Architects have developed three different visions for the new park at S. Eads Street and Army Navy Drive, an open space and proposed park in Crystal City.
Through Friday, Arlington County is once more accepting feedback on the space, which borders Pentagon City and is also known as the “Teardrop Parcel.” A third online engagement period will occur in February.
“We’ve received an incredible number of questionnaires from the community, about 160 in fact,” said Mark Gionet, the Principal at LSG Landscape Architecture, during a presentation in December.
The new park is located by the Verizon telecommunications facility site (400 11th Street S.) and the construction site for a new, 19-story residential building. It’s adjacent to the recently-built Altaire apartments and across the street from the second phase of Amazon’s permanent HQ2. The park project, with a $2.6 million budget, is funded by set-asides from the Altaire and the new residential building.
Most respondents to an earlier feedback round said they live nearby and use the park to pass through the area. They would like a place “where they can feel connected to nature,” Gionet said.
Many respondents said they would like pop-up programming, benches and attractive design features. Popular name ideas include Pentagon Park, Teardrop Park, Canal Park and National Landing Park.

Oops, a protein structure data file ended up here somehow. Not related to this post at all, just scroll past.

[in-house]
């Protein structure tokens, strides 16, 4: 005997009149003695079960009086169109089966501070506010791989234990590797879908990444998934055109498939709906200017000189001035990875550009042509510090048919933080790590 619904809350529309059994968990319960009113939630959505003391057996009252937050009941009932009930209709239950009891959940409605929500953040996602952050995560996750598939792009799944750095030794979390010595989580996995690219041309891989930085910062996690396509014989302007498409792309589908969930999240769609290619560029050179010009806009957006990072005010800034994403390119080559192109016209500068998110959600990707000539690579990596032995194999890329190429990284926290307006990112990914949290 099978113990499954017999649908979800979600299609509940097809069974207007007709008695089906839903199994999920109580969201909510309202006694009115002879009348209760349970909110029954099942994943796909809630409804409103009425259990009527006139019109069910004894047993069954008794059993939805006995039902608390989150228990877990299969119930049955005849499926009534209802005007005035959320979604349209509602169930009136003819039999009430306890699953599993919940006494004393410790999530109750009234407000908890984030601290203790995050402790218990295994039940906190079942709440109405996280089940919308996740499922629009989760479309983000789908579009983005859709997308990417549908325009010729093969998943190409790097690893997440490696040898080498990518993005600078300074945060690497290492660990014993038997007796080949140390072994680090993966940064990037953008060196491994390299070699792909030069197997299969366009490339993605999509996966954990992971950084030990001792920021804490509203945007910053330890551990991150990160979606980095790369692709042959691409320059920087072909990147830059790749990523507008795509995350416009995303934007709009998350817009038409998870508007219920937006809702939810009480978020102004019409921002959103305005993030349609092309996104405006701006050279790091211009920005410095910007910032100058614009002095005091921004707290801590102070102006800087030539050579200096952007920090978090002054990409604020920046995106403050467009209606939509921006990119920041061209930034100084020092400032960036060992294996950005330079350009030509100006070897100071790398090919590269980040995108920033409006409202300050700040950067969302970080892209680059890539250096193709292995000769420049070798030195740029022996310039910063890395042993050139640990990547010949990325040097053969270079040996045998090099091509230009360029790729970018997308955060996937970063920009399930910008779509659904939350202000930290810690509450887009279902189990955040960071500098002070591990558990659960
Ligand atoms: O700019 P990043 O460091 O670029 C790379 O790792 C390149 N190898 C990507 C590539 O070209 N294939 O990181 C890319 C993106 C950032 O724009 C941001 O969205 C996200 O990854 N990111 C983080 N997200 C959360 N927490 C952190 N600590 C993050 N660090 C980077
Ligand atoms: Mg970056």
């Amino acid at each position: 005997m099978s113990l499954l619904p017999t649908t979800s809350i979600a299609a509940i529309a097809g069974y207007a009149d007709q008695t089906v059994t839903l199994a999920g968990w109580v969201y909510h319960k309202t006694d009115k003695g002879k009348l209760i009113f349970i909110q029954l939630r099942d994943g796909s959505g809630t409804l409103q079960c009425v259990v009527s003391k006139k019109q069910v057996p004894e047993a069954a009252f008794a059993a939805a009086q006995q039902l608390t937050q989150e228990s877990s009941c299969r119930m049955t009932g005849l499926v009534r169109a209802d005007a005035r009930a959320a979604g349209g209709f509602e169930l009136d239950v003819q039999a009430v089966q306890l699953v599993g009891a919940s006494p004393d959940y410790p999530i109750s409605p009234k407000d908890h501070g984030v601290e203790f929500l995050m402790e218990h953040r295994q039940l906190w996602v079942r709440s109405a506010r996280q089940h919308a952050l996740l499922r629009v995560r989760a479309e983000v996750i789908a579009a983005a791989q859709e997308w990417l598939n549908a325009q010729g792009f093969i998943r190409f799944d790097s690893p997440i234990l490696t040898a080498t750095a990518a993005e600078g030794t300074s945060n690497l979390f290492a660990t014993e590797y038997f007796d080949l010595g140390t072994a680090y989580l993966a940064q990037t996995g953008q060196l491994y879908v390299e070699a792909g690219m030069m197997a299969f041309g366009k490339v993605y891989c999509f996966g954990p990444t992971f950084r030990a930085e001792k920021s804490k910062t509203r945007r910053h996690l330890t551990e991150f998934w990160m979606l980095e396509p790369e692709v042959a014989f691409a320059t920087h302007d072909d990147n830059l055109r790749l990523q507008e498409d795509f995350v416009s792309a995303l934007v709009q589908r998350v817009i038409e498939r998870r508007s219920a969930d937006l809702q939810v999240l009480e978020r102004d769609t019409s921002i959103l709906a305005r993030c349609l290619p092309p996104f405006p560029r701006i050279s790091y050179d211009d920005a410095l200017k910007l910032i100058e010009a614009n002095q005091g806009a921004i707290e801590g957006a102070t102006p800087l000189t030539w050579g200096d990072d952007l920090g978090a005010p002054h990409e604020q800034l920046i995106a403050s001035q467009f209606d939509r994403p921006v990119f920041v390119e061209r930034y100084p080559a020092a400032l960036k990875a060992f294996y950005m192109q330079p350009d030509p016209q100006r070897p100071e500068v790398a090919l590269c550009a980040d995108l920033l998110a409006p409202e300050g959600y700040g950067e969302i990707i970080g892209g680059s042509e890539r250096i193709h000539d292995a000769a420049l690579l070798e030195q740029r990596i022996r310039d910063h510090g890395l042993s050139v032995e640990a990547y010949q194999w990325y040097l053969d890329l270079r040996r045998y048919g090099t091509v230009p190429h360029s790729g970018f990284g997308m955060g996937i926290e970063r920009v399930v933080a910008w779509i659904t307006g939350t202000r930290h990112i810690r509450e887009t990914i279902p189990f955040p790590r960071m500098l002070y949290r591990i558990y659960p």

“There is an overwhelming preference that this park site remain a natural refuge in character,” Gionet said, adding that respondents support preserving the mature cottonwood tree on the site.
He proposed three ideas. The first, which he called “The Meander,” is an “immersive walking experience” with a curving paved path bordered by greenery and habitats for pollinators.
The second, called “Canal Walk,” traces the historic route of the old S. Eads Street and “grounds the new park in its historical context,” he said. The park would have amenities for working out and socializing.
His third concept, “Central Hub,” focuses on passive green spaces and dog amenities, including a dog run.
After the third online engagement period, the project is expected to be reviewed by County commissions in March and go before the County Board for approval in April.